Monday, March 28, 2011
Between Shades of Gray is heartbreaking, horrifyingly brutal, yet important book. It tells a story long covered up and forgotten, and Sepetys boldly illuminates the tragedy of the forced deportations of hundreds of thousands of people in Lithuania and the Baltic region during World War II and the terrible crimes committed against those people by the Soviets. The novel is packed with emotion, and Sepetys tells it in short chapters of affecting prose that will grab hold of the reader and not let go. Lina is an observant and intelligent narrator who deals with the atrocities by committing them to her artwork, and at the same time she also attempts to send messages to her father and give hope to the small community of people her family has aligned themselves with. Through all of their trials, Sepetys illustrates how terrible hardships bring out the best and worst in people, and that the human body and spirit is far more resilient than anyone could ever imagine. Despite how tragic and impossible Lina's plight is, Between Shades of Gray is also not without its small triumphs as Lina fights to survive and come to peace with the circumstances surrounding her family's imprisonment. This impeccably researched novel is terribly important, and it is my hope that it will find a home in every classroom in the country.
Cover Comments: Beautiful, hopeful cover. It's perfect.
ARC picked up GLIBA.
Ruta was kind enough to stop by for a moment and answer a couple of questions about her book:
TCR: Why did you choose to give Lina the ability to draw as the means to express herself?
RS: When I was doing research for the novel, I learned that many survivors voiced their pain through art and music. It was the only way they could express themselves as speaking of their experience would have meant punishment or imprisonment by the Soviets. Also, my father is an artist and I thought it would be a small tribute to him.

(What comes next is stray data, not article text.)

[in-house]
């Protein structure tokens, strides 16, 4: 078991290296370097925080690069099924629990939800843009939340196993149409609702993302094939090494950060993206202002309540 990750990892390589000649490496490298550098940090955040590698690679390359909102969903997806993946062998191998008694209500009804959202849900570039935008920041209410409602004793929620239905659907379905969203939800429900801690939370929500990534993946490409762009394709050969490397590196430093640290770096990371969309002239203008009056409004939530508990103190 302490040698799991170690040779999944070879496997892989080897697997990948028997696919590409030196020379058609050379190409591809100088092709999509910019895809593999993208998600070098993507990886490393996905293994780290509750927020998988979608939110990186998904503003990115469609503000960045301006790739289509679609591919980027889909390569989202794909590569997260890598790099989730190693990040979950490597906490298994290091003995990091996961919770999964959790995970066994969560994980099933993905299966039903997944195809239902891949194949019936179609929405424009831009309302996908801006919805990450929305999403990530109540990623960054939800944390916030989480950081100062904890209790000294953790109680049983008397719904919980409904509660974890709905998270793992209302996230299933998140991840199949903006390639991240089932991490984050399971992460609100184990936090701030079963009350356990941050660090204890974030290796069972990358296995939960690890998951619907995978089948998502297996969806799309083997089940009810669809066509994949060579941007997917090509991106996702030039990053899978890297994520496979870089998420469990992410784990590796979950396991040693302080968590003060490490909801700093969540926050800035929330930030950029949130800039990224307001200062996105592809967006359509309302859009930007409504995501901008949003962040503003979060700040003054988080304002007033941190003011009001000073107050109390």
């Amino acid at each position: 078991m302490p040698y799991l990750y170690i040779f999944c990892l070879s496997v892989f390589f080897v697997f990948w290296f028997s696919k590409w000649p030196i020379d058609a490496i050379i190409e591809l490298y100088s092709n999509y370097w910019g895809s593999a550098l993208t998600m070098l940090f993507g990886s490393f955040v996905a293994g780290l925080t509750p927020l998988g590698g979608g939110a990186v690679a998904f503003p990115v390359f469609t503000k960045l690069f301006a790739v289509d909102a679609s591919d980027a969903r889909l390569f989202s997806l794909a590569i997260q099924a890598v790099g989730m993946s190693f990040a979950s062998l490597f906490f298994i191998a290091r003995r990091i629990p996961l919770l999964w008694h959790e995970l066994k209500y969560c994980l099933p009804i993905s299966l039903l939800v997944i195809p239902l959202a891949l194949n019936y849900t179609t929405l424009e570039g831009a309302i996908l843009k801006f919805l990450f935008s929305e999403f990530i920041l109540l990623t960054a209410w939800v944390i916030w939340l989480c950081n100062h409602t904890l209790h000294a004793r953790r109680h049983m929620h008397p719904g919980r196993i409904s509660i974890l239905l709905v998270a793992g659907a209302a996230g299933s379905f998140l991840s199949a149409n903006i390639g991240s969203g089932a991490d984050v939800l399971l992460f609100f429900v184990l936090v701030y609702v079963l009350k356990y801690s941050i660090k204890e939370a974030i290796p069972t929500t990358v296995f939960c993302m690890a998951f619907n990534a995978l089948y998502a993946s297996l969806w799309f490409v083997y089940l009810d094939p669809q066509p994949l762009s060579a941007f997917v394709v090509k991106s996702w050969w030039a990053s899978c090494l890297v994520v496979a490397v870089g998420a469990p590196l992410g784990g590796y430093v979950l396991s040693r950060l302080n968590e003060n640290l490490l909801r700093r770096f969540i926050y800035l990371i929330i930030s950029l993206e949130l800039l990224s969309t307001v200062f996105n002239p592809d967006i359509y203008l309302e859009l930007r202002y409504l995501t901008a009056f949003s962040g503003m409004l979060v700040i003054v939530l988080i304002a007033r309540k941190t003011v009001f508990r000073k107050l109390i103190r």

TCR: Did having a personal connection to this story make it easier or harder to write?
RS: On one hand, it made it easier because I was familiar with the dynamic and culture surrounding the history. On the other hand, it was difficult because the horrible things I was writing about had happened to people I met.
TCR: Can you recommend any other books to readers looking to educate themselves on Stalin's purging of the Baltics?
RS: Thanks so much for asking! I’d like to recommend:
DVD: Red Terror on the Amber Coast by Domedia Productions
DVD: The Singing Revolution by James Tusty & Maureen Castle Tusty
TCR: Do you think that you'll write any other books set in Lithuania or set during Stalin's reign?
RS: Initially, I didn’t think so, but I’ve been receiving emails from readers asking me to continue Lina’s story. So you never know!
Thank you so much for having me here at The Compulsive Reader!
Now, courtesy of Penguin Books, I have a signed copy of Ruta's book up for grabs for a U.S. reader. Leave me a comment below to enter to win!